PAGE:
Mayan Civilization

Mayan civilization is known for its advancement in the fields of art, architecture, math, and astronomy, and even after hundreds of years, their temples and other cultural artifacts are still a marvel to behold. The ancient civilization of the Maya was well developed, and more than forty cities throughout Mesoamerica in Mexico, Belize, Honduras, El Salvador, and Guatemala were part of this society. The Mayan religion is of specific interest to historians and scholars who have been interpreting the temples, pyramids, and tombs of archeological sites. Unfortunately, the Spanish conquistadors who arrived in the sixteenth century burned a great deal of the material that could have revealed more clues. Despite this fact, significant information is still known about these ancient people.

One of the most notable achievements of the Mayan civilization is their written language. The writing system was similar to the hieroglyphs of ancient Egypt, and it had more than 1,000 different glyphs. During the Colonial period, the Spanish destroyed a great deal of these writings from the ancient civilization of the Maya, yet today it still is estimated that more than 10,000 individual texts have been recovered from the various sites of Mayan ruins. Texts have been inscribed on everything from stone to ceramic pottery. These writing have revealed a great deal about Mayan religion, leaders, and wars.

The Mayan civilization covered a vast space for one group of people. Southern Mexico (including the Yucatan), and into the northern section of Central America were home to the Mayan people. Today, travelers who are interested in this ancient civilization can visit Mayan ruins in many countries. Some of the most popular sites are Chichen Itza in Mexico, Tikal in Guatemala, and Copan in Honduras. The ruins of these cities are located in diverse environments, from on the Caribbean Sea, to strategic points along rivers, to the depths of jungles.

The ancient civilization of the Maya stretches back to the pre-classic period. It is believed that the area began to be inhabited as far back as the tenth century BC. Significant construction began during the classic period, from roughly 250 through 900 AD. Agriculture developed during this period, and the construction of religious centers became important. The significance of Mayan religion can be seen in the iconic stepped pyramids. Evidence suggests that this civilization also practice human sacrifice, sometimes with children. While Mayan gods and mythology played an important role in the lives of Mayans, astrology was also central.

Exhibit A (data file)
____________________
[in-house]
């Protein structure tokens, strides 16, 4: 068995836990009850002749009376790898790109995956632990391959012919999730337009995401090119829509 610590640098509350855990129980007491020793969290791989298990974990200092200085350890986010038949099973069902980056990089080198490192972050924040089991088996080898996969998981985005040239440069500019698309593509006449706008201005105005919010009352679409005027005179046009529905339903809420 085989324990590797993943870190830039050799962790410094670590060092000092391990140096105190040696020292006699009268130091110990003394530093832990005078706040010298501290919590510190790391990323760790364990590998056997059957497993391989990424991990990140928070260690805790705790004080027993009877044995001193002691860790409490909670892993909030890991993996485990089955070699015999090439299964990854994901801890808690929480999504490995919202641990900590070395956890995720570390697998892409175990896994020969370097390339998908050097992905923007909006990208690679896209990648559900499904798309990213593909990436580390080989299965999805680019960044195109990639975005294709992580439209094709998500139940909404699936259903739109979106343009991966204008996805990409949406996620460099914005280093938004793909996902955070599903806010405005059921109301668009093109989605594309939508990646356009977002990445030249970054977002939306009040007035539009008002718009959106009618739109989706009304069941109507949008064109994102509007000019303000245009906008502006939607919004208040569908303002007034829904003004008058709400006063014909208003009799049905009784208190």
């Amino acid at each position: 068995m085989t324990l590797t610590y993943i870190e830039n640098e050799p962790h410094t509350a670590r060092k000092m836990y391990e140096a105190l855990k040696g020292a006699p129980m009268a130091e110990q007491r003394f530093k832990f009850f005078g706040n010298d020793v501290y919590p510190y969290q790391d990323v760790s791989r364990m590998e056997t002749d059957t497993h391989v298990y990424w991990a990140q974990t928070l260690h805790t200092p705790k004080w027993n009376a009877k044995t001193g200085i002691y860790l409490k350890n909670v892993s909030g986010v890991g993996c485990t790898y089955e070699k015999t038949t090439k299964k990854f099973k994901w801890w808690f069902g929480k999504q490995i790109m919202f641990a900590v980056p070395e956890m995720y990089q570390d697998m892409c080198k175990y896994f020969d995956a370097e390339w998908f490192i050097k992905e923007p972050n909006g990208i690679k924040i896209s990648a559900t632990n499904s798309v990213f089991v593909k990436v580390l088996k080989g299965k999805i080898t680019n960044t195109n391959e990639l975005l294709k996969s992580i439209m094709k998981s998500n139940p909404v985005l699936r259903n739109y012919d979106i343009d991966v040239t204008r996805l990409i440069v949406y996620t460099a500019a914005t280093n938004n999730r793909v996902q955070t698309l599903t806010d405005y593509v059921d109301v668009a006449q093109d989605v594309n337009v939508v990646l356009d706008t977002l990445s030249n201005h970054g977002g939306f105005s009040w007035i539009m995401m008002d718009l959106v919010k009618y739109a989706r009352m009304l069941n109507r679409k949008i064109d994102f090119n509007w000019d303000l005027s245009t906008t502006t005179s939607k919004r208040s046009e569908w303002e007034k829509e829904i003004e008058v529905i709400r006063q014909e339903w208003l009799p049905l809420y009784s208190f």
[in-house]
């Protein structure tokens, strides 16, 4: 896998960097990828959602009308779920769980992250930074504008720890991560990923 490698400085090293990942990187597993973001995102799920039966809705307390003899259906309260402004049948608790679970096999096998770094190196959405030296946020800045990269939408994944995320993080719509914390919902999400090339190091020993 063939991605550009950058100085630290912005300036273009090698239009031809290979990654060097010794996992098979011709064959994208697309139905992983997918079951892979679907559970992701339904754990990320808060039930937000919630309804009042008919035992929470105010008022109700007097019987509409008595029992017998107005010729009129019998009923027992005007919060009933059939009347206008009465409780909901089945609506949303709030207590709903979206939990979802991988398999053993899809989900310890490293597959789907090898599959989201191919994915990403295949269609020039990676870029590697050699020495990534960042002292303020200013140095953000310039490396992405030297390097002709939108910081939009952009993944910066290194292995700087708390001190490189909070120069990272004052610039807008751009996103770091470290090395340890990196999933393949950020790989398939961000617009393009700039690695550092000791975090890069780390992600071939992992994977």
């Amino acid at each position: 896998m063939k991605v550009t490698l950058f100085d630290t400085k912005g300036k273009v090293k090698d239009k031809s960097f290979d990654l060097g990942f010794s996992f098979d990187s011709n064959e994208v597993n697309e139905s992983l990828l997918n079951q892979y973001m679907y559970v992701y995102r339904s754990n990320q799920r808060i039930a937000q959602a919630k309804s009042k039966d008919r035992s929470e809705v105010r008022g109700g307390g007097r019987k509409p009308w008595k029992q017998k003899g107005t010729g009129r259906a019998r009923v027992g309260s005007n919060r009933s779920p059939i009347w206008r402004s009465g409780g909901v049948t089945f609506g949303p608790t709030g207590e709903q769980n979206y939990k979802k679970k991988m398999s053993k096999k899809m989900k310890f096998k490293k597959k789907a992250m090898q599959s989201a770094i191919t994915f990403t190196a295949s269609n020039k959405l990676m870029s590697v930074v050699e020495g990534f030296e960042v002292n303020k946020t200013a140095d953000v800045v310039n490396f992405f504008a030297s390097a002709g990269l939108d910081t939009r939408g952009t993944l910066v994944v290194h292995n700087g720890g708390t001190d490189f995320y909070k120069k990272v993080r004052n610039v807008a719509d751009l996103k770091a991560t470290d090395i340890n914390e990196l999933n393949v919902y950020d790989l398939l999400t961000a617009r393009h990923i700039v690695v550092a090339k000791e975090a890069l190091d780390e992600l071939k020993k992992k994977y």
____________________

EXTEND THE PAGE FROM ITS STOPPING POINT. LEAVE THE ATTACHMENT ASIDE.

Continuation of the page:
Mayan art is one of the most significant achievements of the civilization. Many historians believe the artwork of the Mayans to be some of the most beautiful and, arguably more important, sophisticated in the New World. Paintings, pottery, ceramics, and murals all depicted the human form very accurately. Interestingly, Mayan artists signed their names on their work, unlike artists of other ancient civilizations. Mayan architecture developed over thousands of years, and is best remembered for the step-pyramids. Courts for sports are also found in the ruins. Together, all of the different features of the Mayan ruins reveal different fascinating details about the way of life in this ancient civilization.

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